• India has been fighting a revolt in which at least 50,000 people have been killed

SRINAGAR: Indian authorities reimposed restrictions on movement in major parts of Kashmir’s biggest city, Srinagar, on Sunday after violent overnight clashes between residents and police in which dozens were injured, two senior officials and eyewitnesses said.
In the past 24 hours, there has been a series of protests against New Delhi’s Aug. 5 revocation of the region’s autonomy. This followed an easing in curbs on movement on Saturday morning.
The state government has said that it has not imposed a curfew over the past two weeks, but on Sunday people were being turned back at multiple roadblocks set up in the city in the past few hours. Security forces at some roadblocks have told residents there is a curfew.
Two senior government officials told Reuters that at least two dozen people were admitted to hospitals with pellet injuries after violent clashes broke out in the old city on Saturday night.
Representatives in the Jammu and Kashmir government in Srinagar and the federal government in New Delhi did not immediately return calls asking about the latest clampdown or seeking an assessment of the number of injuries and clashes.
One of the official sources said that people pelted security forces with stones in around two dozen places across Srinagar. He said that the intensity of the stone pelting protests has increased over past few days.
The heavy overnight clashes took place mostly in Rainawari, Nowhetta and Gojwara areas of the old city where Indian troops fired tear smoke, chilly grenades and pellets to disperse protesters, eyewitnesses and officials said.
Chilly grenades contain very spicy chili pepper, and produce a major eye and skin irritant, as well as a pungent smell, when they are unleashed.
The officials, who declined to be identified because they aren’t supposed to talk to the media, said clashes also took place in other parts of the city including Soura, a hotbed of protests in the past two weeks.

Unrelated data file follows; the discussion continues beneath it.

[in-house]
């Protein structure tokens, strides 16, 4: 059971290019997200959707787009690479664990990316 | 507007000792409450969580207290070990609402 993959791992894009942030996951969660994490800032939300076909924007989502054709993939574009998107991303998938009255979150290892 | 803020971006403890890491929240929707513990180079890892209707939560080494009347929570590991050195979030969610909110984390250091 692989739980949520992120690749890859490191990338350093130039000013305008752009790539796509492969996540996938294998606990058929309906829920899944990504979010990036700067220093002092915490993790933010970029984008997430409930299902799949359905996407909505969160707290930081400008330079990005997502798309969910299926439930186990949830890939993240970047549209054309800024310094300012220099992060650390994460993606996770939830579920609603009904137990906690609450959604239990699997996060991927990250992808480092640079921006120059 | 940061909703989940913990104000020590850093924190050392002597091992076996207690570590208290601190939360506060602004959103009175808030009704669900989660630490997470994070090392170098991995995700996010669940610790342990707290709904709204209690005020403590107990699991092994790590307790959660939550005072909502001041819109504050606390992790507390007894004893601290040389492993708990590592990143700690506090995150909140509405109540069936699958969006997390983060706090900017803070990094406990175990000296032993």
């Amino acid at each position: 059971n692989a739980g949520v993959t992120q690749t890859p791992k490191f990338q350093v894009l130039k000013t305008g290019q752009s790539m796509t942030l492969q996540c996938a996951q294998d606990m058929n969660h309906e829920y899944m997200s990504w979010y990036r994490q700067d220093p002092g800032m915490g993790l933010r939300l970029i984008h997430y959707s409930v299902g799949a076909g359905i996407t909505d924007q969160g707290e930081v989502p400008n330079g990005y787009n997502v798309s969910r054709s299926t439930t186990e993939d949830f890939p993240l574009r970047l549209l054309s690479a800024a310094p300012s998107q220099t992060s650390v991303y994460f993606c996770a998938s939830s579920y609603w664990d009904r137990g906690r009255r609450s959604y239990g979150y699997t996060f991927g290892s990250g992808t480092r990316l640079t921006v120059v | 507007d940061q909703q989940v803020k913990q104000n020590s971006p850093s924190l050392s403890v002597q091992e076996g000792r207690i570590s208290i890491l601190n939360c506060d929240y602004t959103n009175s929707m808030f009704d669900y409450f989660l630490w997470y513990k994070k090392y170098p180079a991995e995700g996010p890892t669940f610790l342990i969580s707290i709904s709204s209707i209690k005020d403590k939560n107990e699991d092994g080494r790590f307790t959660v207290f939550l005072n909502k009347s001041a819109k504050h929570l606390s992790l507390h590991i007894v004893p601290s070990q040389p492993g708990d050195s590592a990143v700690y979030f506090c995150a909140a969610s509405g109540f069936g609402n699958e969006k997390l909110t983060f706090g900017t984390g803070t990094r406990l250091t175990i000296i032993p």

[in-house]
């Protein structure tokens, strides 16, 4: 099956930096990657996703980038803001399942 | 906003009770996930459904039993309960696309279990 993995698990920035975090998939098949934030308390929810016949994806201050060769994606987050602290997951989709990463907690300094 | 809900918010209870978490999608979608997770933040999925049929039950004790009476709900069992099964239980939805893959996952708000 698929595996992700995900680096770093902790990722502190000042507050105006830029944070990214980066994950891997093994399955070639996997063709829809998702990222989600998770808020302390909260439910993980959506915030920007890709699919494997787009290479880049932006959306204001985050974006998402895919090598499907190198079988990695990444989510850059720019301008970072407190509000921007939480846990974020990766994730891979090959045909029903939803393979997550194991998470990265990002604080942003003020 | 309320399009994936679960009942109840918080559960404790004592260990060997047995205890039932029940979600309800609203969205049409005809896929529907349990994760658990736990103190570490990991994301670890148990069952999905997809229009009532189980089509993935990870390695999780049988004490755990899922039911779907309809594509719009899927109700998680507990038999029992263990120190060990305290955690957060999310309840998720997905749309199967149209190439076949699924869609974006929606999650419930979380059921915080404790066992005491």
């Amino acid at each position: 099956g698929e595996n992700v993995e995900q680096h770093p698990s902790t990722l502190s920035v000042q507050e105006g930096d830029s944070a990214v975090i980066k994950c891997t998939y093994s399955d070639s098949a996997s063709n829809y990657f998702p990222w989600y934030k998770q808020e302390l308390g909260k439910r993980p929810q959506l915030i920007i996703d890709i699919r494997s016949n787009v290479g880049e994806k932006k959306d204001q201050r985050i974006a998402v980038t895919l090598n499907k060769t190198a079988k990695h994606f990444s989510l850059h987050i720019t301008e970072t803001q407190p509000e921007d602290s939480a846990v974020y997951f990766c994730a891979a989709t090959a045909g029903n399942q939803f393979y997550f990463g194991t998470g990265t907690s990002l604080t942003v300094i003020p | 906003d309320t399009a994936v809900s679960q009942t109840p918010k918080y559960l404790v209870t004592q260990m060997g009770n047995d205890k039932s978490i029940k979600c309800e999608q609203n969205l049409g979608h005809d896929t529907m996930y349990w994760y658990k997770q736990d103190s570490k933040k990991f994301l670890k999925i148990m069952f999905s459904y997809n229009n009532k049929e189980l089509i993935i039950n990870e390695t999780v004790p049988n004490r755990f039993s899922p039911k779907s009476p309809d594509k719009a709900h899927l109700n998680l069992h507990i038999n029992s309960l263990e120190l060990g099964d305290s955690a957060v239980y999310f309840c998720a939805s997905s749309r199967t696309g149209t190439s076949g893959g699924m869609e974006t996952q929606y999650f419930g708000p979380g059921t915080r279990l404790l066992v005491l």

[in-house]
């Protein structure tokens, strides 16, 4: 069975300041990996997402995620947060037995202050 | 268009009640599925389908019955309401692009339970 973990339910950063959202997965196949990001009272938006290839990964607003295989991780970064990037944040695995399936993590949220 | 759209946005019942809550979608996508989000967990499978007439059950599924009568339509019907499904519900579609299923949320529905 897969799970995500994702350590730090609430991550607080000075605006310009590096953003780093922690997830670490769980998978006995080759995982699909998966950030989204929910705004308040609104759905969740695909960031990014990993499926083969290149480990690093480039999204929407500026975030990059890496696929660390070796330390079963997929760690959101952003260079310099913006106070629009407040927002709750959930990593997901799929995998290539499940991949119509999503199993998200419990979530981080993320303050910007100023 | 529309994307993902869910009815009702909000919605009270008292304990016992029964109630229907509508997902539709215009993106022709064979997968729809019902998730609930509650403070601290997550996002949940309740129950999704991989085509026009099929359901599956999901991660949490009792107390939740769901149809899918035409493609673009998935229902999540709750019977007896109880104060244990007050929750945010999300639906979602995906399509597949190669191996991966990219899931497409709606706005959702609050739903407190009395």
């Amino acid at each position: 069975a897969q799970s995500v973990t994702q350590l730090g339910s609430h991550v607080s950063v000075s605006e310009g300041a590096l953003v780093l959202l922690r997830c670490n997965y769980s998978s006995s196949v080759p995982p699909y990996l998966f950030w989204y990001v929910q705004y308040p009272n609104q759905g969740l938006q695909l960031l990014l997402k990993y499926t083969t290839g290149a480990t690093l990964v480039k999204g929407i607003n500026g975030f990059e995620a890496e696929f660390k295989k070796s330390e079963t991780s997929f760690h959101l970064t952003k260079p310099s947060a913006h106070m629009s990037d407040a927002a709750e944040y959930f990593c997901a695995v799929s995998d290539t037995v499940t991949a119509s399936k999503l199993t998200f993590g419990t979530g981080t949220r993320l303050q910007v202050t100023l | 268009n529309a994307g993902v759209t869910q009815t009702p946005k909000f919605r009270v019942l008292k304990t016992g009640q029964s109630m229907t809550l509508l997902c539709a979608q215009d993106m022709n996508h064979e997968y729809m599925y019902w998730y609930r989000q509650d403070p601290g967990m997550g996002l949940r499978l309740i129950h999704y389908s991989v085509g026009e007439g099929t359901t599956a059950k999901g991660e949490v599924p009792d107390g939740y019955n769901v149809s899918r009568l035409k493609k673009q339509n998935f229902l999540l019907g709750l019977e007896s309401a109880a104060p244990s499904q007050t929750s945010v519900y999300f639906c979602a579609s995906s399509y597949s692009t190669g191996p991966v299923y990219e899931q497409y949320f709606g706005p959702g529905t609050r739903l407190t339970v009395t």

A senior government official and hospital authorities at Srinagar’s main hospital said that at least 17 people came there with pellet injuries. They said 12 were discharged while five with grievous injuries were admitted.
The hospital officials and a police officer told Reuters that a 65-year-old man, Mohammad Ayub of Braripora, was admitted to the hospital after he had major breathing difficulties when tear gas and chilly grenades were fired in old city area on Saturday afternoon. He died in the hospital on Saturday night and has already been buried, they said.
Javed Ahmad, age 35 and from the wealthy Rajbagh area of Srinagar, was prevented from going to the old city early Sunday morning by paramilitary police at a barricade near the city center. “I had to visit my parents there. Troops had blocked the road with concertina wire. They asked me to go back as there was curfew in the area,” he said.
Telephone landlines were restored in parts of the city on Saturday after a 12-day blackout and the state government said most telephone exchanges in the region would start working by Sunday evening. Internet and cell phones remain blocked in Kashmir.
More than 500 political or community leaders and activists remained in detention, and some have been flown to prisons outside the state.
For 30 years in the part of Kashmir that it controls, India has been fighting a revolt in which at least 50,000 people have been killed. Critics say the decision to revoke autonomy will cause further alienation and fuel the armed resistance.
The change will allow non-residents to buy property in Jammu and Kashmir, and end the practice of reserving state government jobs for local residents.
Prime Minister Narendra Modi’s government has said the measure is necessary to integrate Kashmir fully into India and speed up its development.